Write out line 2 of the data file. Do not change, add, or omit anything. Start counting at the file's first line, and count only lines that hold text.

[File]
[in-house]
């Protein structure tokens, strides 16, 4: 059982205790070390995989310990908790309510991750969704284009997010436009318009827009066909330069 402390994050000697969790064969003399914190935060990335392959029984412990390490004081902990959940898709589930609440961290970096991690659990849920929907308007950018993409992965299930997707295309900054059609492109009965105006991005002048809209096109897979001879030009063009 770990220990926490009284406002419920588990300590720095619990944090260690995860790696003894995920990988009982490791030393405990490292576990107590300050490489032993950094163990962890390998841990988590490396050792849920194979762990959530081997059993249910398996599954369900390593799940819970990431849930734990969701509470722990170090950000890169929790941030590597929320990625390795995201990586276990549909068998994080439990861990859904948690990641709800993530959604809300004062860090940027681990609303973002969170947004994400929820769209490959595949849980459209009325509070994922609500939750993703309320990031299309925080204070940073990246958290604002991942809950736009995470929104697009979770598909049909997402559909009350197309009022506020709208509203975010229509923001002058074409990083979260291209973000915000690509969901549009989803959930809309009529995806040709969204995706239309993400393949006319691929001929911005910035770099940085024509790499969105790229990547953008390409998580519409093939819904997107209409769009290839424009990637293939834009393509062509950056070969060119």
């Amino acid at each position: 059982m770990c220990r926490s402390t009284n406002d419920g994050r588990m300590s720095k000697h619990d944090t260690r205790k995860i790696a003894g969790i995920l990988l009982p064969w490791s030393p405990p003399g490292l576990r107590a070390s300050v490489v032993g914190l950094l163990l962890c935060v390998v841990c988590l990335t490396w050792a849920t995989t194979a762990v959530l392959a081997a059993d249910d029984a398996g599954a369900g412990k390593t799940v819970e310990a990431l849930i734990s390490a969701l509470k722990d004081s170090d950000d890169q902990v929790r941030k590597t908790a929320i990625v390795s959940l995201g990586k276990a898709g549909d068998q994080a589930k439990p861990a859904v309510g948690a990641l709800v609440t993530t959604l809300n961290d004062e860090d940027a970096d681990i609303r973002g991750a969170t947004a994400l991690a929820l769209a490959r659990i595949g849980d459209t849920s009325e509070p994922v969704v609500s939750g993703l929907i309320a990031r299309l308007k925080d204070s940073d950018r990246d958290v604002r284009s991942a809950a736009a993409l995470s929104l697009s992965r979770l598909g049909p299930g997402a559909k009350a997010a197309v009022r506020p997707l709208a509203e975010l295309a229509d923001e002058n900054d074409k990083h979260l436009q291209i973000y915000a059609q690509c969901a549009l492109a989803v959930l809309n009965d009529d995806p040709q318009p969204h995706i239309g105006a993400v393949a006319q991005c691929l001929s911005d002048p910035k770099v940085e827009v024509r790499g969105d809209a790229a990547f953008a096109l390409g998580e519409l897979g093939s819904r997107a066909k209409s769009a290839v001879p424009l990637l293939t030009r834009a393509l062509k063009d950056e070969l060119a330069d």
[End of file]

């Protein structure tokens, strides 16, 4: 059982205790070390995989310990908790309510991750969704284009997010436009318009827009066909330069 402390994050000697969790064969003399914190935060990335392959029984412990390490004081902990959940898709589930609440961290970096991690659990849920929907308007950018993409992965299930997707295309900054059609492109009965105006991005002048809209096109897979001879030009063009 770990220990926490009284406002419920588990300590720095619990944090260690995860790696003894995920990988009982490791030393405990490292576990107590300050490489032993950094163990962890390998841990988590490396050792849920194979762990959530081997059993249910398996599954369900390593799940819970990431849930734990969701509470722990170090950000890169929790941030590597929320990625390795995201990586276990549909068998994080439990861990859904948690990641709800993530959604809300004062860090940027681990609303973002969170947004994400929820769209490959595949849980459209009325509070994922609500939750993703309320990031299309925080204070940073990246958290604002991942809950736009995470929104697009979770598909049909997402559909009350197309009022506020709208509203975010229509923001002058074409990083979260291209973000915000690509969901549009989803959930809309009529995806040709969204995706239309993400393949006319691929001929911005910035770099940085024509790499969105790229990547953008390409998580519409093939819904997107209409769009290839424009990637293939834009393509062509950056070969060119």